Grants by the International Fund for Promotion of Culture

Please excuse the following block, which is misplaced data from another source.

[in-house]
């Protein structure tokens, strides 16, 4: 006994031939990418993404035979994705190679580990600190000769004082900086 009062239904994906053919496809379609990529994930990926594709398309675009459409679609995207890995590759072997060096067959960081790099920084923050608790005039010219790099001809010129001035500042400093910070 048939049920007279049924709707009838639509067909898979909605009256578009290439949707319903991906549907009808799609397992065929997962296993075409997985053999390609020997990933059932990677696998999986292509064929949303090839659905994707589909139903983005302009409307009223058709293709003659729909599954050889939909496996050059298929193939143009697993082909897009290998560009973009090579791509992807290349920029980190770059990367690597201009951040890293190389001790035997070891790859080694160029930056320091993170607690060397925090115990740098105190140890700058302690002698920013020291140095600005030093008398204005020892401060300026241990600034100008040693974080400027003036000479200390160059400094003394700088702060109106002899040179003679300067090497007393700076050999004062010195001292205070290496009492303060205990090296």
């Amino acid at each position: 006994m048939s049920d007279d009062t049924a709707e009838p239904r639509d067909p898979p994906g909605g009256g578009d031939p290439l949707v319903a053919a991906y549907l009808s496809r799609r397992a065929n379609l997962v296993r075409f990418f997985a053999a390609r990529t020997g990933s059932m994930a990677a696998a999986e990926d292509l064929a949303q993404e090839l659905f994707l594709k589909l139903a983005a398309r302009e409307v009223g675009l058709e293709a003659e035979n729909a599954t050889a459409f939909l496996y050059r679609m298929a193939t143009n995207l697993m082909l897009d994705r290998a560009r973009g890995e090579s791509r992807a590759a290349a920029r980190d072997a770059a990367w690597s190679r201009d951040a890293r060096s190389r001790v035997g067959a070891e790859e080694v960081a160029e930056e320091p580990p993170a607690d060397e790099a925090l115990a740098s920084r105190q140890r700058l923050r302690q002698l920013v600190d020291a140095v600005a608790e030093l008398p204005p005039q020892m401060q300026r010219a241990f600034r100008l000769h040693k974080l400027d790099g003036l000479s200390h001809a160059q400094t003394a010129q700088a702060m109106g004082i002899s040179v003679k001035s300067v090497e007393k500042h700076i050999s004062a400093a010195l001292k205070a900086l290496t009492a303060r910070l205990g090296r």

first_img 2021 World of WearableArt Awards Competition April 10, 2015 Published by aana Deadline: 29 May 2015, noon-time (CEST, Paris, France time)Open to: applicants submitting projects about production of cultural and artistic works and/or contributing to the establishment of culture and development strategies and programmesGrant: between US$ 20,000 and US$ 100,000 (covers no more than 80% of the total project budget)DescriptionAre you an artist or creator? An NGO or a non-profit private or public body, whose activities contribute to the promotion of culture and artistic creation? If your project is compliant with the criteria indicated in the Operational Guidelines of the International Fund for the Promotion of Culture (IFPC), you can submit your project application and be considered in order to benefit from the financial support of the Fund. Eligible activities for receipt of assistance from the IFPC are:The production of cultural and artistic works;The organization of cultural and artistic events of national, regional and/or international scope contributing to the establishment of culture and development strategies and programmes.EligibilityFor the co-financing grants may apply:Individuals, particularly artists and creators;Public bodies with specific responsibility for the promotion of culture and artistic creation;Non-governmental organizations and non-profit private bodies whose objectives are in conformity with those of the Fund and whose activities contribute to the promotion of culture and artistic creation.IFPC assistance measures shall be allocated subject to availability of resources and taking into account the projects’ compliance with all of the following criteria, which are considered indispensable:The amount of assistance required is between US$ 20,000 and US$ 100,000 and covers no more than 80% of the total project budget;Another source of funding, whether financial or in kind, has been identified, covering at least 20% of the total estimated budget;The amount of assistance requested is appropriate for its implementation;The proposed activities have a solid monitoring plan;The project may have institutional, and/or socio-economic results;May have a multiplier effect, inspiring the implementation of other measures, activities and projects;Have an implementation calendar for the activities proposed to be funded under the IFPC of a maximum of twelve (12) months.Read more about the eligibility criteria in the Operational Guidelines of IFPC.GrantThe amount of assistance required should be between US$ 20,000 and US$ 100,000 and it should cover no more than 80% of the total project budget.ApplicationYou are strongly advised to read the FAQs prior to starting the online application process:You must create an account in order to start your online application;The application form must be duly completed online;While filling the online application form, you may use the ‘SAVE” button at the end of the application form to save your work before submitting your project proposal;All applications must be completed in English or French;Please note that only one (1) application per applicant/project holder will be considered;Once your application has been submitted you will not be able to make any further changes;Final selection will be made in February 2016. Successful candidates only will be notified no later than two weeks following the date of the selection.The deadline for submission is 29 May 2015 at noon CEST – Paris, France time. Due to the large number of applications the Fund receives, there may be technical issues during the hours close to the deadline. They therefore recommend that you submit your project proposal well in advance of the deadline. Applications which, for technical issues or for issues of any other kind, are not received within the deadline will not be accepted. Please note that unsigned and/or incomplete applications will not be evaluated.If you have any queries related to the call for project proposals you may write to the Fund at: [email protected] the call for proposals. ← A 100 $ Challenge for a Local Event Pocket Grants by the International Fund for Promotion of Culture Similar Stories Log in to Reply +1 27th International Poster Biennale in Warsaw 2021 MOBILITY FIRST – ASEF CULTURAL MOBILITY INITIATIVE 2021 LinkedIn 0 am Maryan the founder /leader of the community centre for peace and development org. am very impressed by the promotion culture & grants,we are the organization based in divers communities living in Kenya rift valley province Baringo county. our organization formed to promote cultural values among the pastoralist community in baringo count. these funds will #promote social economic in semi Arid land communities through promotion of Arts,traditional dancers, sacred songs etc.Hope for positive consideration.as a coordinator of the said organization am requesting to be considered. on May 15, 2015 at 3:14 pm Leave a Reply Cancel ReplyYou must be logged in to post a comment. By Maryan says: Tweet Share 0 One thought on “Grants by the International Fund for Promotion of Culture” Reddit Youth Time Summer School Call for Journalists →last_img read more